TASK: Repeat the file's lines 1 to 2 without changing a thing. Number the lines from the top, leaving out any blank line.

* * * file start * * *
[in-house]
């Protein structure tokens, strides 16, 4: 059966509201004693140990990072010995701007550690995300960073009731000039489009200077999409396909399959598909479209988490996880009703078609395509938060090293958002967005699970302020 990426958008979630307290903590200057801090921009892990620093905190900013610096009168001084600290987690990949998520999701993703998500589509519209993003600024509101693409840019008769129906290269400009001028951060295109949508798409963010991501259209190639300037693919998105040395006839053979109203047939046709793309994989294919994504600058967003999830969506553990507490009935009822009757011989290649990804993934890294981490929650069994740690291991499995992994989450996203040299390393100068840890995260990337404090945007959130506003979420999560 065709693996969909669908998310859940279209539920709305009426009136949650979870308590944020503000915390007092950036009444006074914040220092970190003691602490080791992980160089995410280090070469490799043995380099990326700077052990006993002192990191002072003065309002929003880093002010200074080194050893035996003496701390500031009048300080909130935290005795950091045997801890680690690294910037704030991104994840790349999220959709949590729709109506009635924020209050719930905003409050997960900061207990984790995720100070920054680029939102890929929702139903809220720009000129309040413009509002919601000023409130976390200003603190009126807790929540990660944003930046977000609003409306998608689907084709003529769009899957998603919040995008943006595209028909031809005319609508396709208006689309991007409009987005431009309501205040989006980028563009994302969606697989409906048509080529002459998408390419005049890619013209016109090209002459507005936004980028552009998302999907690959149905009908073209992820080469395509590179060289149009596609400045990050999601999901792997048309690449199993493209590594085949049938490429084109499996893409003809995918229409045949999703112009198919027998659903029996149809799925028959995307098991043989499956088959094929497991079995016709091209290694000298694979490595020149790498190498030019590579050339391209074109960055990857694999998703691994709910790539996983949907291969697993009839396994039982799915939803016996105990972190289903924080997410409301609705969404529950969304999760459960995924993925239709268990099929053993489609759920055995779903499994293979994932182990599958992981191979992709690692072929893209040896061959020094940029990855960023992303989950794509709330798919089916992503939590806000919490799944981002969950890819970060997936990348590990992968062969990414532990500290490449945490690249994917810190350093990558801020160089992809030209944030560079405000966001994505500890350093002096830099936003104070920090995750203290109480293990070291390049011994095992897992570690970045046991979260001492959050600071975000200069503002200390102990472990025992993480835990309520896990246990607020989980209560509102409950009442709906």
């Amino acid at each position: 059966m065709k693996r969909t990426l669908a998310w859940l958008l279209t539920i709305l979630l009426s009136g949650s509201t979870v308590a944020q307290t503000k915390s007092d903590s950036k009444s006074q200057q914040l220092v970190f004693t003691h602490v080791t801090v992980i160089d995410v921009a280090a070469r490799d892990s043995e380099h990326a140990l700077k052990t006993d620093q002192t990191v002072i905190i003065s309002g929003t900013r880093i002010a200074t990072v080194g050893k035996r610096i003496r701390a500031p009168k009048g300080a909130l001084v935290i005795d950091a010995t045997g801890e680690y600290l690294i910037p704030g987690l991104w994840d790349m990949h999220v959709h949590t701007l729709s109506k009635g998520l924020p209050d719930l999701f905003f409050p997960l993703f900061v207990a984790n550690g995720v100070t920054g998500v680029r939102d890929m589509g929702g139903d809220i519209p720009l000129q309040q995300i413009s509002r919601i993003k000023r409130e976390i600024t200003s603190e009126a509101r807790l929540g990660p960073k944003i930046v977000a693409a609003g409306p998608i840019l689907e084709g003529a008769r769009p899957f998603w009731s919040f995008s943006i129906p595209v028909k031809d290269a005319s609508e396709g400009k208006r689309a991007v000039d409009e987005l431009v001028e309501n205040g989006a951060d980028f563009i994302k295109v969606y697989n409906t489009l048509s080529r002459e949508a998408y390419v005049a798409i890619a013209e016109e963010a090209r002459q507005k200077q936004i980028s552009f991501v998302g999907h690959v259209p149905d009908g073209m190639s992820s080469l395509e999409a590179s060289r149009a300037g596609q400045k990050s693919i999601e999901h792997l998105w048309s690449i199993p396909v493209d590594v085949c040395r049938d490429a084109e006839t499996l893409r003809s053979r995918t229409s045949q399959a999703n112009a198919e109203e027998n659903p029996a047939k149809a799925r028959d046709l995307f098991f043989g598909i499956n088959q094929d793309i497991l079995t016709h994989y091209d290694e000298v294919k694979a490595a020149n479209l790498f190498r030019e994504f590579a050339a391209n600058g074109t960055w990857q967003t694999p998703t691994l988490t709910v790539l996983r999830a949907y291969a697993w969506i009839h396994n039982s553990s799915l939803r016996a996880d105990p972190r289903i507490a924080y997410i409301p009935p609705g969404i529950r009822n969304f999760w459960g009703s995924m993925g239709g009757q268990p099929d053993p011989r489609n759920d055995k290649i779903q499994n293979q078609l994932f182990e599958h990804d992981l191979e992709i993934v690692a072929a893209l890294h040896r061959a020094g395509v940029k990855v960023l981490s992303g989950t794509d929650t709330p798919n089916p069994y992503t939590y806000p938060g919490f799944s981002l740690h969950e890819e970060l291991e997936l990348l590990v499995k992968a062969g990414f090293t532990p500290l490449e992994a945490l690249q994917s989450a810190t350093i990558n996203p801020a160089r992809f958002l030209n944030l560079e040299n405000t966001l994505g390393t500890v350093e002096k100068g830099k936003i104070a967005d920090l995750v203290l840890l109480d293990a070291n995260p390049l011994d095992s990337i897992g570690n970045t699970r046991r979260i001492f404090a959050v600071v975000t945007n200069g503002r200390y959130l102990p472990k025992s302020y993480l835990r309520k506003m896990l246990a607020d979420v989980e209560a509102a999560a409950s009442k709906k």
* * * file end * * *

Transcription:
[in-house]
């Protein structure tokens, strides 16, 4: 059966509201004693140990990072010995701007550690995300960073009731000039489009200077999409396909399959598909479209988490996880009703078609395509938060090293958002967005699970302020 990426958008979630307290903590200057801090921009892990620093905190900013610096009168001084600290987690990949998520999701993703998500589509519209993003600024509101693409840019008769129906290269400009001028951060295109949508798409963010991501259209190639300037693919998105040395006839053979109203047939046709793309994989294919994504600058967003999830969506553990507490009935009822009757011989290649990804993934890294981490929650069994740690291991499995992994989450996203040299390393100068840890995260990337404090945007959130506003979420999560 065709693996969909669908998310859940279209539920709305009426009136949650979870308590944020503000915390007092950036009444006074914040220092970190003691602490080791992980160089995410280090070469490799043995380099990326700077052990006993002192990191002072003065309002929003880093002010200074080194050893035996003496701390500031009048300080909130935290005795950091045997801890680690690294910037704030991104994840790349999220959709949590729709109506009635924020209050719930905003409050997960900061207990984790995720100070920054680029939102890929929702139903809220720009000129309040413009509002919601000023409130976390200003603190009126807790929540990660944003930046977000609003409306998608689907084709003529769009899957998603919040995008943006595209028909031809005319609508396709208006689309991007409009987005431009309501205040989006980028563009994302969606697989409906048509080529002459998408390419005049890619013209016109090209002459507005936004980028552009998302999907690959149905009908073209992820080469395509590179060289149009596609400045990050999601999901792997048309690449199993493209590594085949049938490429084109499996893409003809995918229409045949999703112009198919027998659903029996149809799925028959995307098991043989499956088959094929497991079995016709091209290694000298694979490595020149790498190498030019590579050339391209074109960055990857694999998703691994709910790539996983949907291969697993009839396994039982799915939803016996105990972190289903924080997410409301609705969404529950969304999760459960995924993925239709268990099929053993489609759920055995779903499994293979994932182990599958992981191979992709690692072929893209040896061959020094940029990855960023992303989950794509709330798919089916992503939590806000919490799944981002969950890819970060997936990348590990992968062969990414532990500290490449945490690249994917810190350093990558801020160089992809030209944030560079405000966001994505500890350093002096830099936003104070920090995750203290109480293990070291390049011994095992897992570690970045046991979260001492959050600071975000200069503002200390102990472990025992993480835990309520896990246990607020989980209560509102409950009442709906």